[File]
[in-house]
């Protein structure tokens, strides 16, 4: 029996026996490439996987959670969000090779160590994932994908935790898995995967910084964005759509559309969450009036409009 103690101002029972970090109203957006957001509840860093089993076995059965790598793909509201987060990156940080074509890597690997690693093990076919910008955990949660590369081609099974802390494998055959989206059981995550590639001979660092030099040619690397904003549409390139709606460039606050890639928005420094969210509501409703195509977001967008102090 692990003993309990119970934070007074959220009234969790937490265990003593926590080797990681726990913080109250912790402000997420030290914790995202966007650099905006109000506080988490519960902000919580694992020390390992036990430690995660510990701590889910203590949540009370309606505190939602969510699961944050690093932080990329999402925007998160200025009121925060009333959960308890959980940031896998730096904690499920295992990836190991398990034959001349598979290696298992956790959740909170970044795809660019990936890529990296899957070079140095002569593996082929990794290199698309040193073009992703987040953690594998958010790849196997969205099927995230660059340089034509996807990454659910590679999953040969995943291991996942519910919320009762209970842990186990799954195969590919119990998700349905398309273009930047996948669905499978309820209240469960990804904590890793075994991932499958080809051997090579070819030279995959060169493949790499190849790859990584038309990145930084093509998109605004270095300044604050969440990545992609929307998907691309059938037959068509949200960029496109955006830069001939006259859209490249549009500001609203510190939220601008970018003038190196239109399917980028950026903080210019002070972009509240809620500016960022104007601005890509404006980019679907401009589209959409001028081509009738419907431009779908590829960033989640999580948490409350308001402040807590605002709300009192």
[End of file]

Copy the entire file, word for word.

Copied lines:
[in-house]
């Protein structure tokens, strides 16, 4: 029996026996490439996987959670969000090779160590994932994908935790898995995967910084964005759509559309969450009036409009 103690101002029972970090109203957006957001509840860093089993076995059965790598793909509201987060990156940080074509890597690997690693093990076919910008955990949660590369081609099974802390494998055959989206059981995550590639001979660092030099040619690397904003549409390139709606460039606050890639928005420094969210509501409703195509977001967008102090 692990003993309990119970934070007074959220009234969790937490265990003593926590080797990681726990913080109250912790402000997420030290914790995202966007650099905006109000506080988490519960902000919580694992020390390992036990430690995660510990701590889910203590949540009370309606505190939602969510699961944050690093932080990329999402925007998160200025009121925060009333959960308890959980940031896998730096904690499920295992990836190991398990034959001349598979290696298992956790959740909170970044795809660019990936890529990296899957070079140095002569593996082929990794290199698309040193073009992703987040953690594998958010790849196997969205099927995230660059340089034509996807990454659910590679999953040969995943291991996942519910919320009762209970842990186990799954195969590919119990998700349905398309273009930047996948669905499978309820209240469960990804904590890793075994991932499958080809051997090579070819030279995959060169493949790499190849790859990584038309990145930084093509998109605004270095300044604050969440990545992609929307998907691309059938037959068509949200960029496109955006830069001939006259859209490249549009500001609203510190939220601008970018003038190196239109399917980028950026903080210019002070972009509240809620500016960022104007601005890509404006980019679907401009589209959409001028081509009738419907431009779908590829960033989640999580948490409350308001402040807590605002709300009192």